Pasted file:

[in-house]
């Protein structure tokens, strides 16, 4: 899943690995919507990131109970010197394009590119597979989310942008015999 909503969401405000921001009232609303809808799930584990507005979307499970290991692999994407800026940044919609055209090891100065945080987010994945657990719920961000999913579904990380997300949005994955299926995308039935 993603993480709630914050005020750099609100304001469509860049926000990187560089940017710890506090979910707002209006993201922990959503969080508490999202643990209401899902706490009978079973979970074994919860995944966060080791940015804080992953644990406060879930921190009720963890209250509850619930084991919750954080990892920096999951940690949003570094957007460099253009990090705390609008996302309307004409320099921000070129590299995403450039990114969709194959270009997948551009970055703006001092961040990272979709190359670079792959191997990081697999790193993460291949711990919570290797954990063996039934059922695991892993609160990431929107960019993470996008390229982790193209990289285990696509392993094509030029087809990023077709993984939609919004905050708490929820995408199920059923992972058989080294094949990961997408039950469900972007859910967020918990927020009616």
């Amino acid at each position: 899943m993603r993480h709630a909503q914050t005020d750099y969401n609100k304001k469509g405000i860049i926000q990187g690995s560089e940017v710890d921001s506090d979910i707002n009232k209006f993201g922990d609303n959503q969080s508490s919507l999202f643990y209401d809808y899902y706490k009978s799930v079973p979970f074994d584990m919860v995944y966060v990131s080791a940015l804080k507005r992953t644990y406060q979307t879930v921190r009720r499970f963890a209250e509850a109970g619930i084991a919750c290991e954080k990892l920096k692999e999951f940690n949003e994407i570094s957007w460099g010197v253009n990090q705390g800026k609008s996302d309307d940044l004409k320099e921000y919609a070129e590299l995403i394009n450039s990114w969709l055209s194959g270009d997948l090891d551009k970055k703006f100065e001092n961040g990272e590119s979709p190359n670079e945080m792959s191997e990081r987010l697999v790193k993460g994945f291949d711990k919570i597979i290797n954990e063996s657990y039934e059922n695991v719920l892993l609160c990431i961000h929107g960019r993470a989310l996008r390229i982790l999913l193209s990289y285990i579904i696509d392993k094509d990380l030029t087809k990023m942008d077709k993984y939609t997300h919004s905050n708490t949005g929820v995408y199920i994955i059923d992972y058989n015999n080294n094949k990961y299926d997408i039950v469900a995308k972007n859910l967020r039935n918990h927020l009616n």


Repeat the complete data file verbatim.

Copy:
[in-house]
């Protein structure tokens, strides 16, 4: 899943690995919507990131109970010197394009590119597979989310942008015999 909503969401405000921001009232609303809808799930584990507005979307499970290991692999994407800026940044919609055209090891100065945080987010994945657990719920961000999913579904990380997300949005994955299926995308039935 993603993480709630914050005020750099609100304001469509860049926000990187560089940017710890506090979910707002209006993201922990959503969080508490999202643990209401899902706490009978079973979970074994919860995944966060080791940015804080992953644990406060879930921190009720963890209250509850619930084991919750954080990892920096999951940690949003570094957007460099253009990090705390609008996302309307004409320099921000070129590299995403450039990114969709194959270009997948551009970055703006001092961040990272979709190359670079792959191997990081697999790193993460291949711990919570290797954990063996039934059922695991892993609160990431929107960019993470996008390229982790193209990289285990696509392993094509030029087809990023077709993984939609919004905050708490929820995408199920059923992972058989080294094949990961997408039950469900972007859910967020918990927020009616």
């Amino acid at each position: 899943m993603r993480h709630a909503q914050t005020d750099y969401n609100k304001k469509g405000i860049i926000q990187g690995s560089e940017v710890d921001s506090d979910i707002n009232k209006f993201g922990d609303n959503q969080s508490s919507l999202f643990y209401d809808y899902y706490k009978s799930v079973p979970f074994d584990m919860v995944y966060v990131s080791a940015l804080k507005r992953t644990y406060q979307t879930v921190r009720r499970f963890a209250e509850a109970g619930i084991a919750c290991e954080k990892l920096k692999e999951f940690n949003e994407i570094s957007w460099g010197v253009n990090q705390g800026k609008s996302d309307d940044l004409k320099e921000y919609a070129e590299l995403i394009n450039s990114w969709l055209s194959g270009d997948l090891d551009k970055k703006f100065e001092n961040g990272e590119s979709p190359n670079e945080m792959s191997e990081r987010l697999v790193k993460g994945f291949d711990k919570i597979i290797n954990e063996s657990y039934e059922n695991v719920l892993l609160c990431i961000h929107g960019r993470a989310l996008r390229i982790l999913l193209s990289y285990i579904i696509d392993k094509d990380l030029t087809k990023m942008d077709k993984y939609t997300h919004s905050n708490t949005g929820v995408y199920i994955i059923d992972y058989n015999n080294n094949k990961y299926d997408i039950v469900a995308k972007n859910l967020r039935n918990h927020l009616n």